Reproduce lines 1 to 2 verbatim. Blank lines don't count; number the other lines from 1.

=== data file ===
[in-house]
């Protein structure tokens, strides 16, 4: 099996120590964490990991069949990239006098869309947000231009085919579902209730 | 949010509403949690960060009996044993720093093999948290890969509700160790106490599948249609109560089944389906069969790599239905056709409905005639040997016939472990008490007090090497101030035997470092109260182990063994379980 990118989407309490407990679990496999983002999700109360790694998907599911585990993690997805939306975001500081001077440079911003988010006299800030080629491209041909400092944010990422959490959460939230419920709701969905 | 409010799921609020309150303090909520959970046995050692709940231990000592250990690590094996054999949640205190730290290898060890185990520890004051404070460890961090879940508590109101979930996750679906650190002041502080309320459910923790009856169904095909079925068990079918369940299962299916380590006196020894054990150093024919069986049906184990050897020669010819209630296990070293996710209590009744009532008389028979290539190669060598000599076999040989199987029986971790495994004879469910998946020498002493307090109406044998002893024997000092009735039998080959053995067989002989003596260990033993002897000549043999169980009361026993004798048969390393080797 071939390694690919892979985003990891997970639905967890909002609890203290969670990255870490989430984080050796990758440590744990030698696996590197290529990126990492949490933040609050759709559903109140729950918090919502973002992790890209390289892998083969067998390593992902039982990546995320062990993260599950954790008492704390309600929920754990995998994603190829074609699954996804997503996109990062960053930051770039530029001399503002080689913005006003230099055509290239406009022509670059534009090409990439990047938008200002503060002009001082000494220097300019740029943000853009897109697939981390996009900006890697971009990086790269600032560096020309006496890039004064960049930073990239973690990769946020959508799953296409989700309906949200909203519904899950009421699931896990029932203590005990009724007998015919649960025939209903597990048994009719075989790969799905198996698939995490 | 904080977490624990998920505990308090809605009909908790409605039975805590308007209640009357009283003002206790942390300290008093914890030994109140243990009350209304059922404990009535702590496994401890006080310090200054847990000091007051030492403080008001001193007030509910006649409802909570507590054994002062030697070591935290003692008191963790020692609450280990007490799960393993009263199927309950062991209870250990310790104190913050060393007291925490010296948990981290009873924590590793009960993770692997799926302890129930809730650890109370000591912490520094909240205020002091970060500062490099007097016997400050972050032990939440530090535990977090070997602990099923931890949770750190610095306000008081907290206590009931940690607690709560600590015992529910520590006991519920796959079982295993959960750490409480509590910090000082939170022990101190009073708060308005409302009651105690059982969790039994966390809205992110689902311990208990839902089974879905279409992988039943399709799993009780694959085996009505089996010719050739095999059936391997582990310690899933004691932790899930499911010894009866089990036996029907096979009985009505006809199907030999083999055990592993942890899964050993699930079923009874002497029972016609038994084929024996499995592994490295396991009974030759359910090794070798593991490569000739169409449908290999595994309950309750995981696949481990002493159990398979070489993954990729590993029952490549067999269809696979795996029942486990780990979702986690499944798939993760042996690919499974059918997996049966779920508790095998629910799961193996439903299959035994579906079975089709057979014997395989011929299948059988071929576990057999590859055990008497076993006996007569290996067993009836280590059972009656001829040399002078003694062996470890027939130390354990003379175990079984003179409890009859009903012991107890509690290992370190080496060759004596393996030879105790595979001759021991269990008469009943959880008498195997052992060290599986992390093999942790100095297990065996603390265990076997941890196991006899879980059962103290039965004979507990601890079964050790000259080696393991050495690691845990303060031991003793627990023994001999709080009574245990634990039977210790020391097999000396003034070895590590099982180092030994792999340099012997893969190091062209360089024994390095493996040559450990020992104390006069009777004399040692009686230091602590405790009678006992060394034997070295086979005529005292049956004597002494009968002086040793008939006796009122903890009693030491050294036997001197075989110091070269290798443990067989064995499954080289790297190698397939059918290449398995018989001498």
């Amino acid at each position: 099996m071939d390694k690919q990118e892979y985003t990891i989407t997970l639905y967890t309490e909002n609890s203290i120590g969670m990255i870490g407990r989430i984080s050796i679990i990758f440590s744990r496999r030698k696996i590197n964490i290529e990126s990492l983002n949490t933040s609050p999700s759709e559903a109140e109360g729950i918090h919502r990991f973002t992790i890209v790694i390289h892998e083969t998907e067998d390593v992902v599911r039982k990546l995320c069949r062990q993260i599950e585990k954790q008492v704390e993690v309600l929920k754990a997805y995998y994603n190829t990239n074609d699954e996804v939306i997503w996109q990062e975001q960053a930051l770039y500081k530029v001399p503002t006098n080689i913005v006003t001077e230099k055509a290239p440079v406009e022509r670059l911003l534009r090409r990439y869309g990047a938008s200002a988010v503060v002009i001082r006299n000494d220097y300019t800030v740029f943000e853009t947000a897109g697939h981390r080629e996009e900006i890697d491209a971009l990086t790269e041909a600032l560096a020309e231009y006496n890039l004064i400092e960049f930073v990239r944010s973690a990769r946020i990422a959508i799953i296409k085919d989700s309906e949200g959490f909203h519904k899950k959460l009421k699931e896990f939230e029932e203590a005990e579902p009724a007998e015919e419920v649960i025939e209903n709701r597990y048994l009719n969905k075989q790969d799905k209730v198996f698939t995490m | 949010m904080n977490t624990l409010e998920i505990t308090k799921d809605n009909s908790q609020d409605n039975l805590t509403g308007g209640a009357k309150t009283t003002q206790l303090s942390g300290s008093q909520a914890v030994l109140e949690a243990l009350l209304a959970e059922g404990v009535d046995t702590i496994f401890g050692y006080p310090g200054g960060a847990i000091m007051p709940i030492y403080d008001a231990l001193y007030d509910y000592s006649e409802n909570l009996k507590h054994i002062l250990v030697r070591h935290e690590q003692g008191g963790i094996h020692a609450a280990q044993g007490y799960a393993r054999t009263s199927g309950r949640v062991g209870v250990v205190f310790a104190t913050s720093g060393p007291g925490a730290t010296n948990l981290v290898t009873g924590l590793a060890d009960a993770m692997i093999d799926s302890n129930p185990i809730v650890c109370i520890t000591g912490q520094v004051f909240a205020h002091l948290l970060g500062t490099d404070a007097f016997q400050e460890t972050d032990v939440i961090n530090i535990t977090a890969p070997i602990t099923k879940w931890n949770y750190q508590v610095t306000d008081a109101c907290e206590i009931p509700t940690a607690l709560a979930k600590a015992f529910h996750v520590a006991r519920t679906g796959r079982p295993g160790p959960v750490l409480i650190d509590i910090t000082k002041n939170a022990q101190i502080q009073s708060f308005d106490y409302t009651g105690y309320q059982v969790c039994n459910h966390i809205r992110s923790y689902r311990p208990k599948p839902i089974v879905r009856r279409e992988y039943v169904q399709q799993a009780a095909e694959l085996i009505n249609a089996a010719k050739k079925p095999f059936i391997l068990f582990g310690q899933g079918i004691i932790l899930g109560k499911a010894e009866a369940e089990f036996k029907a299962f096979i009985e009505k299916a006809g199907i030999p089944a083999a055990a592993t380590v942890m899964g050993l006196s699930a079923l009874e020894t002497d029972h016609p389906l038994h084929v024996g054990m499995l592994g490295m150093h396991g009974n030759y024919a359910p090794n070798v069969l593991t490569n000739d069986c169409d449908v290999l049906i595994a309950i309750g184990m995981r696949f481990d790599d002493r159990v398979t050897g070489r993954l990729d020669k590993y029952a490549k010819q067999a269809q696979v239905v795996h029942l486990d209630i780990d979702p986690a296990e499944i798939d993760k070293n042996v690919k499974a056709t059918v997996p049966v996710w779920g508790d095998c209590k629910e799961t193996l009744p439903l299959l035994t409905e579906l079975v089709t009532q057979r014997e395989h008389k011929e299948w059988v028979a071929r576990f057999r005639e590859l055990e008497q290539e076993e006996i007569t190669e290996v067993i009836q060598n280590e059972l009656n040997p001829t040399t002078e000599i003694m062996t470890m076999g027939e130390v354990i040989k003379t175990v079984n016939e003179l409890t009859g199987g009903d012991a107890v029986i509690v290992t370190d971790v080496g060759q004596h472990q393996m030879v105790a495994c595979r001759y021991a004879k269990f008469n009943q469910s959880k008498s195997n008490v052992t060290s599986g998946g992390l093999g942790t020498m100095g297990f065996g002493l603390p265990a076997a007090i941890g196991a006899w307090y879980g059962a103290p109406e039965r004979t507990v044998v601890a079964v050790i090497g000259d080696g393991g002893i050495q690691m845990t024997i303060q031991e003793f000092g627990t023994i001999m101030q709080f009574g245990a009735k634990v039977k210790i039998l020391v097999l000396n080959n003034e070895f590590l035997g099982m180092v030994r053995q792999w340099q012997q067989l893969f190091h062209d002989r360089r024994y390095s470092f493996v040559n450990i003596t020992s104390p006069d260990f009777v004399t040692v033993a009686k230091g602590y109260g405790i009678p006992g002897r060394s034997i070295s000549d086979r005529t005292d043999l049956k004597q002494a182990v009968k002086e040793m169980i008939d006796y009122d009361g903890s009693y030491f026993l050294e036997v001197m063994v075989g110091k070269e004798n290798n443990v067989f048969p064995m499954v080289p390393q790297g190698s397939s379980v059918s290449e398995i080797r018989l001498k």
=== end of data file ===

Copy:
[in-house]
């Protein structure tokens, strides 16, 4: 099996120590964490990991069949990239006098869309947000231009085919579902209730 | 949010509403949690960060009996044993720093093999948290890969509700160790106490599948249609109560089944389906069969790599239905056709409905005639040997016939472990008490007090090497101030035997470092109260182990063994379980 990118989407309490407990679990496999983002999700109360790694998907599911585990993690997805939306975001500081001077440079911003988010006299800030080629491209041909400092944010990422959490959460939230419920709701969905 | 409010799921609020309150303090909520959970046995050692709940231990000592250990690590094996054999949640205190730290290898060890185990520890004051404070460890961090879940508590109101979930996750679906650190002041502080309320459910923790009856169904095909079925068990079918369940299962299916380590006196020894054990150093024919069986049906184990050897020669010819209630296990070293996710209590009744009532008389028979290539190669060598000599076999040989199987029986971790495994004879469910998946020498002493307090109406044998002893024997000092009735039998080959053995067989002989003596260990033993002897000549043999169980009361026993004798048969390393080797 071939390694690919892979985003990891997970639905967890909002609890203290969670990255870490989430984080050796990758440590744990030698696996590197290529990126990492949490933040609050759709559903109140729950918090919502973002992790890209390289892998083969067998390593992902039982990546995320062990993260599950954790008492704390309600929920754990995998994603190829074609699954996804997503996109990062960053930051770039530029001399503002080689913005006003230099055509290239406009022509670059534009090409990439990047938008200002503060002009001082000494220097300019740029943000853009897109697939981390996009900006890697971009990086790269600032560096020309006496890039004064960049930073990239973690990769946020959508799953296409989700309906949200909203519904899950009421699931896990029932203590005990009724007998015919649960025939209903597990048994009719075989790969799905198996698939995490 | 904080977490624990998920505990308090809605009909908790409605039975805590308007209640009357009283003002206790942390300290008093914890030994109140243990009350209304059922404990009535702590496994401890006080310090200054847990000091007051030492403080008001001193007030509910006649409802909570507590054994002062030697070591935290003692008191963790020692609450280990007490799960393993009263199927309950062991209870250990310790104190913050060393007291925490010296948990981290009873924590590793009960993770692997799926302890129930809730650890109370000591912490520094909240205020002091970060500062490099007097016997400050972050032990939440530090535990977090070997602990099923931890949770750190610095306000008081907290206590009931940690607690709560600590015992529910520590006991519920796959079982295993959960750490409480509590910090000082939170022990101190009073708060308005409302009651105690059982969790039994966390809205992110689902311990208990839902089974879905279409992988039943399709799993009780694959085996009505089996010719050739095999059936391997582990310690899933004691932790899930499911010894009866089990036996029907096979009985009505006809199907030999083999055990592993942890899964050993699930079923009874002497029972016609038994084929024996499995592994490295396991009974030759359910090794070798593991490569000739169409449908290999595994309950309750995981696949481990002493159990398979070489993954990729590993029952490549067999269809696979795996029942486990780990979702986690499944798939993760042996690919499974059918997996049966779920508790095998629910799961193996439903299959035994579906079975089709057979014997395989011929299948059988071929576990057999590859055990008497076993006996007569290996067993009836280590059972009656001829040399002078003694062996470890027939130390354990003379175990079984003179409890009859009903012991107890509690290992370190080496060759004596393996030879105790595979001759021991269990008469009943959880008498195997052992060290599986992390093999942790100095297990065996603390265990076997941890196991006899879980059962103290039965004979507990601890079964050790000259080696393991050495690691845990303060031991003793627990023994001999709080009574245990634990039977210790020391097999000396003034070895590590099982180092030994792999340099012997893969190091062209360089024994390095493996040559450990020992104390006069009777004399040692009686230091602590405790009678006992060394034997070295086979005529005292049956004597002494009968002086040793008939006796009122903890009693030491050294036997001197075989110091070269290798443990067989064995499954080289790297190698397939059918290449398995018989001498």